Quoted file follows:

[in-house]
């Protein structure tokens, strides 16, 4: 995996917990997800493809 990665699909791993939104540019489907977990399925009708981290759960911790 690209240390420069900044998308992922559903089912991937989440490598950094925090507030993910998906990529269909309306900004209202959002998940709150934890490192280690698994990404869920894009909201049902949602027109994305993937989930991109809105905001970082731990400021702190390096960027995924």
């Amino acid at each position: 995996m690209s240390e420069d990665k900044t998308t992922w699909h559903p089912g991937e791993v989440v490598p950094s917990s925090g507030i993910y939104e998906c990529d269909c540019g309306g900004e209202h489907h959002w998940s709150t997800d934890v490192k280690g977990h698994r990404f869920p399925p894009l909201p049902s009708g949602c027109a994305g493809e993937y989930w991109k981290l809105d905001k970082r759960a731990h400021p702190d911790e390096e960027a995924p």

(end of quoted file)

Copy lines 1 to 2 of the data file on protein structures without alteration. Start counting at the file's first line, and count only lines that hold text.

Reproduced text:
[in-house]
């Protein structure tokens, strides 16, 4: 995996917990997800493809 990665699909791993939104540019489907977990399925009708981290759960911790 690209240390420069900044998308992922559903089912991937989440490598950094925090507030993910998906990529269909309306900004209202959002998940709150934890490192280690698994990404869920894009909201049902949602027109994305993937989930991109809105905001970082731990400021702190390096960027995924």